Patricia Handshiegel

Digital Dish covers the ins and outs of an Internet executive moving into the television arena. Disher Patricia Handschiegel is the founder of Stylediary.net, which she sold to Stylehive.com in November 2007. She has a background in Internet infrastructure and technology business, was an advisor to Kaboodle.com (sold to Hearst in 2007), and has contributed as an entertainment/media business writer for Venturebeat.com. She’s also been an early visionary of professional Internet TV content since 2005 and is currently an advisor on several entertainment/Internet projects. Always an entrepreneur, she had a highly profitable babysitting monopoly at 11, lent her writing skill to students at 17 and landed her first published national article at 23.

She has also worked as a ghost writer for a national TV correspondent. At 22, she was recognized nationally for promoting the growth of women’s hockey and advised companies on creating hockey products for women. She’s been quoted and profiled in dozens of media outlets since and is currently developing two book concepts. A serial entrepreneur, she plans to continue to build Internet, entertainment and media companies, with the goal of promoting social change and charities. She is currently involved in the use of technology to help find missing and abused children, and has contributed financially to TheJoyfulChild.org and other organizations. She is the founder of Look|Shop|List.com (in development).


Digital Dish

TV and Me: The Early Days

April 9, 2009 1:35 PM

A few weeks ago, I was laughing about some of my early efforts to create TV and web TV projects, and just the long, crazy course that followed in the few years I explored the business. I thought it’d be kind of cool to look back on it a bit so the next few DD posts will do just that.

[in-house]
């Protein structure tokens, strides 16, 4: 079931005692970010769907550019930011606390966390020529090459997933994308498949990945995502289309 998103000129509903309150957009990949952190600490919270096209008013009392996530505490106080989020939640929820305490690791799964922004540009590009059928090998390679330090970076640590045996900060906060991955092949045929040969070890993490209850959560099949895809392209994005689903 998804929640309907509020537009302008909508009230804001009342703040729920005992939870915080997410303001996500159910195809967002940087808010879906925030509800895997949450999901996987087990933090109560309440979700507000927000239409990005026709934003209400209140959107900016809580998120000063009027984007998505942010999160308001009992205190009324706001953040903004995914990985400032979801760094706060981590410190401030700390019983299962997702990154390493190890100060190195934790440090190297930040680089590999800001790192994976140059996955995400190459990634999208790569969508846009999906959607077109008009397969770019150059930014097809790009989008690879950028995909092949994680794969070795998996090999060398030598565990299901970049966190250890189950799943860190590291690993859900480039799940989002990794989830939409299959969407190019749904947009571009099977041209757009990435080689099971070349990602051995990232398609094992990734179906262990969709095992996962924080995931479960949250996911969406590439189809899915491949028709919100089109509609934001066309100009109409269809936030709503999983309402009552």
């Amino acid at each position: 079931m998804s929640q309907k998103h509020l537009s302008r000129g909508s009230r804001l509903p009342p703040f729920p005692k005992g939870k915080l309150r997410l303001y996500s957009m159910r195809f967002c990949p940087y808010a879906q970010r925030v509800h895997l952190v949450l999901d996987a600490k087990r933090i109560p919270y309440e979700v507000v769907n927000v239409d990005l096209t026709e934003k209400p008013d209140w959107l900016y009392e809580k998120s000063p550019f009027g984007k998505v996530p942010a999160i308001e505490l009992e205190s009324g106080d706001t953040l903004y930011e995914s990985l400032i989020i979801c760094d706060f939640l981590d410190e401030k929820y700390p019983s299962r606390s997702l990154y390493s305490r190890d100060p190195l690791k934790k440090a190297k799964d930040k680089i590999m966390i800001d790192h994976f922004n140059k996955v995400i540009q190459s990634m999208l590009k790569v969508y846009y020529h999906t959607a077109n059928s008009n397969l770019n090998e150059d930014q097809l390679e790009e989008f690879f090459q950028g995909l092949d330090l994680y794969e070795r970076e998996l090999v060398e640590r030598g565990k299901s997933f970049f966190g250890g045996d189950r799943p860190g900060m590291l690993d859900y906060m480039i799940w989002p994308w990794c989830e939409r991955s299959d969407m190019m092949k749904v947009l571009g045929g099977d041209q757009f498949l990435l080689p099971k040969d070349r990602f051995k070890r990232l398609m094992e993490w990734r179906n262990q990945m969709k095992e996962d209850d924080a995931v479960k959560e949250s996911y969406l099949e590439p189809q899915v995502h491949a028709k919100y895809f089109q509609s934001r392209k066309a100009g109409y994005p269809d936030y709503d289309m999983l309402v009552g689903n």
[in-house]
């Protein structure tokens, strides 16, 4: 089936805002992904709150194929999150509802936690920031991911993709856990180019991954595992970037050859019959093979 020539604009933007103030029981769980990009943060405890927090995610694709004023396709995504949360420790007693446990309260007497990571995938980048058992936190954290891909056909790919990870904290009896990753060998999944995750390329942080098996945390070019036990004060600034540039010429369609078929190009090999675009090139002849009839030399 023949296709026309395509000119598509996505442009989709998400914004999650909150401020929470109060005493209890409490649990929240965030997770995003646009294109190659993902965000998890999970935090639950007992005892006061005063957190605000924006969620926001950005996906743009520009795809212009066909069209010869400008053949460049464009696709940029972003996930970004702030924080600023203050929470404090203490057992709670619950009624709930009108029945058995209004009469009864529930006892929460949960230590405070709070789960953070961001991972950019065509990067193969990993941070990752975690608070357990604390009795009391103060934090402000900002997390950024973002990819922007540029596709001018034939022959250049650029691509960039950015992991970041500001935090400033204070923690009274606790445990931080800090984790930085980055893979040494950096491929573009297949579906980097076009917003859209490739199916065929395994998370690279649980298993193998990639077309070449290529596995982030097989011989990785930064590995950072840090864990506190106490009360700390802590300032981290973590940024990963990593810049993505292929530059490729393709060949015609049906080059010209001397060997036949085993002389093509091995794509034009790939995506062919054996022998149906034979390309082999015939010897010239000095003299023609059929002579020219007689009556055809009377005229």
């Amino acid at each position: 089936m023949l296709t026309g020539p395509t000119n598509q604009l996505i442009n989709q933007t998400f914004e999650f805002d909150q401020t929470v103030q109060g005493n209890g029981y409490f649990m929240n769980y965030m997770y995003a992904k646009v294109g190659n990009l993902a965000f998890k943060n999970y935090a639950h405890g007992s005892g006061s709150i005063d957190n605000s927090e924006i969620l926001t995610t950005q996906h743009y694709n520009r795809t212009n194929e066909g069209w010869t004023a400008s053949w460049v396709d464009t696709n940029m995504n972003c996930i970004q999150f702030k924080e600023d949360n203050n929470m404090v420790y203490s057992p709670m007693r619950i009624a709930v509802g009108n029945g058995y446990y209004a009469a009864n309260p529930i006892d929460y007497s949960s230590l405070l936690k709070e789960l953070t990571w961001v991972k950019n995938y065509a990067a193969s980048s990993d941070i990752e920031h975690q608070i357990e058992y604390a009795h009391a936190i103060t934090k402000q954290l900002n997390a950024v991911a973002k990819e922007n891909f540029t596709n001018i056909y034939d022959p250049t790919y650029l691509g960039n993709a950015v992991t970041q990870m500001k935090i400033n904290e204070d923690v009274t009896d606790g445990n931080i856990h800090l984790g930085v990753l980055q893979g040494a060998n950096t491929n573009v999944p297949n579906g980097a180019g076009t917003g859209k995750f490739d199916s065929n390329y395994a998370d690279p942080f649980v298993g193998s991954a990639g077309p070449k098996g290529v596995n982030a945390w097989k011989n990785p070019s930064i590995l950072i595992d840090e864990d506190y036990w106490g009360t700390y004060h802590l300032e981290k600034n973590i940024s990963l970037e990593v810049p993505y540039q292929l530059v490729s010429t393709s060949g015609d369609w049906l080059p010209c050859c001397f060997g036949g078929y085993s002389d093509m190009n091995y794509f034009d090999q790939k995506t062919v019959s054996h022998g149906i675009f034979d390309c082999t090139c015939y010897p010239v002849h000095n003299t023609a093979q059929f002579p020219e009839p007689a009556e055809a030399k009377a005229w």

I first started wanting to make episodic/professional Web TV content in 2005, right as the MySpace boom was happening and everybody was talking about user-driven content. Having a background in Internet protocol at the engineering level, I knew back then that broadcast and broadband would start to merge together, and that user-driven content would be hard to monetize. Professionally created content would be better.

I wanted to create a docu-reality style weekly Web TV show on my then-site Stylediary.net that went into people’s closets, gushed over their amazing stuff, talked about their look, etc., professional format, editing, etc.

Most of all, I wanted to make an example of how Web TV could be created and distributed. I’m an entrepreneur because I love to try to create ideas and concepts that parlay into theories and trends. The thought was that we’d shoot the series on regular consumer video cameras, have it professionally edited, five minutes in length–just like a regular show, only smaller. Then, put out once a week with marketing.

I wanted it to capture a real, “you are here” moment, and also, try to encourage people to record similar videos of their own closets to engage the audience.

After all, that’s what community is all about, finding ways to tap the interest, creativity and interactivity of members. I know I loved walking into my friends’ closets and going bananas over their shoes!

Our focus had to be on Stylediary’s core business at that time (editorial/content, community), but as I could I experimented and explored the various ways to make Web TV. At the time, it was hard to find producers, etc. on the entertainment side that didn’t push for a full blown production, and I couldn’t find anyone on the Internet side that could scale up to what we wanted to accomplish.

It was as if entertainment business couldn’t shrink to make a simple web show, and Internet business couldn’t expand to make something that looked more like TV.

And trust me, I had no idea of what exactly would work either. But, I didn’t mind. It was early for Web TV and I enjoyed trying to learn the process. Believe me, the lessons I learned back then were priceless! After months of trying unsuccessfully to find someone who’d just edit whatever footage we shot, I finally gave in on taping as a full production. Lights, makeup, everything. In the end, I didn’t like it. It wasn’t what I envisioned, it wasn’t what I thought would work or even what I had described.

Little did I know, this would continue on repeatedly in my creator efforts until just a few months ago, when I finally realized the right answer. In between were a few hard lessons.

By mid-2006, however, I caught sight of another, larger possibility and with that, my efforts toward Web TV shifted. I no longer wanted to produce Web shows. I wanted broadcast.

Next week, I’ll continue the rest of story. Stay tuned for what happened next!


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